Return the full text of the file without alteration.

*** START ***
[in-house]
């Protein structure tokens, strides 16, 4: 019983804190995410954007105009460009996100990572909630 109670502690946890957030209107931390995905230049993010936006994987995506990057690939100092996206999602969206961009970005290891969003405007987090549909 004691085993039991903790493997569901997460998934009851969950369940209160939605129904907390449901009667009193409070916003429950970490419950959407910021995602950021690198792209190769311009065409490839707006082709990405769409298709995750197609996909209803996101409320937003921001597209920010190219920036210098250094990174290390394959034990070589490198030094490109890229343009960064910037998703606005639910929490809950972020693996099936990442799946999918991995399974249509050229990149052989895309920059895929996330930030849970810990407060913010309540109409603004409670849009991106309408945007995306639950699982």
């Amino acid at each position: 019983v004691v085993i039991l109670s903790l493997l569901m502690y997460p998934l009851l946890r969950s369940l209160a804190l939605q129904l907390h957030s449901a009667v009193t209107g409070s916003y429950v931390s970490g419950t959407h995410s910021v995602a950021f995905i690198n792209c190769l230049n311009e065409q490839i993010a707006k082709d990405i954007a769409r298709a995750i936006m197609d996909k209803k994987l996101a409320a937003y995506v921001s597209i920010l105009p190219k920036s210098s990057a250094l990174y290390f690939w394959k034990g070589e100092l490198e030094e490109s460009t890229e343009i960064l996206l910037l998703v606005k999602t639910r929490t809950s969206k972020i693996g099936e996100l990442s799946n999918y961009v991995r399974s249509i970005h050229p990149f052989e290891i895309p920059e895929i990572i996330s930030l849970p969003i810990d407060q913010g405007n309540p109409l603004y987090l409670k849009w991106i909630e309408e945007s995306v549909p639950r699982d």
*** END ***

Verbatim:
[in-house]
């Protein structure tokens, strides 16, 4: 019983804190995410954007105009460009996100990572909630 109670502690946890957030209107931390995905230049993010936006994987995506990057690939100092996206999602969206961009970005290891969003405007987090549909 004691085993039991903790493997569901997460998934009851969950369940209160939605129904907390449901009667009193409070916003429950970490419950959407910021995602950021690198792209190769311009065409490839707006082709990405769409298709995750197609996909209803996101409320937003921001597209920010190219920036210098250094990174290390394959034990070589490198030094490109890229343009960064910037998703606005639910929490809950972020693996099936990442799946999918991995399974249509050229990149052989895309920059895929996330930030849970810990407060913010309540109409603004409670849009991106309408945007995306639950699982």
């Amino acid at each position: 019983v004691v085993i039991l109670s903790l493997l569901m502690y997460p998934l009851l946890r969950s369940l209160a804190l939605q129904l907390h957030s449901a009667v009193t209107g409070s916003y429950v931390s970490g419950t959407h995410s910021v995602a950021f995905i690198n792209c190769l230049n311009e065409q490839i993010a707006k082709d990405i954007a769409r298709a995750i936006m197609d996909k209803k994987l996101a409320a937003y995506v921001s597209i920010l105009p190219k920036s210098s990057a250094l990174y290390f690939w394959k034990g070589e100092l490198e030094e490109s460009t890229e343009i960064l996206l910037l998703v606005k999602t639910r929490t809950s969206k972020i693996g099936e996100l990442s799946n999918y961009v991995r399974s249509i970005h050229p990149f052989e290891i895309p920059e895929i990572i996330s930030l849970p969003i810990d407060q913010g405007n309540p109409l603004y987090l409670k849009w991106i909630e309408e945007s995306v549909p639950r699982d």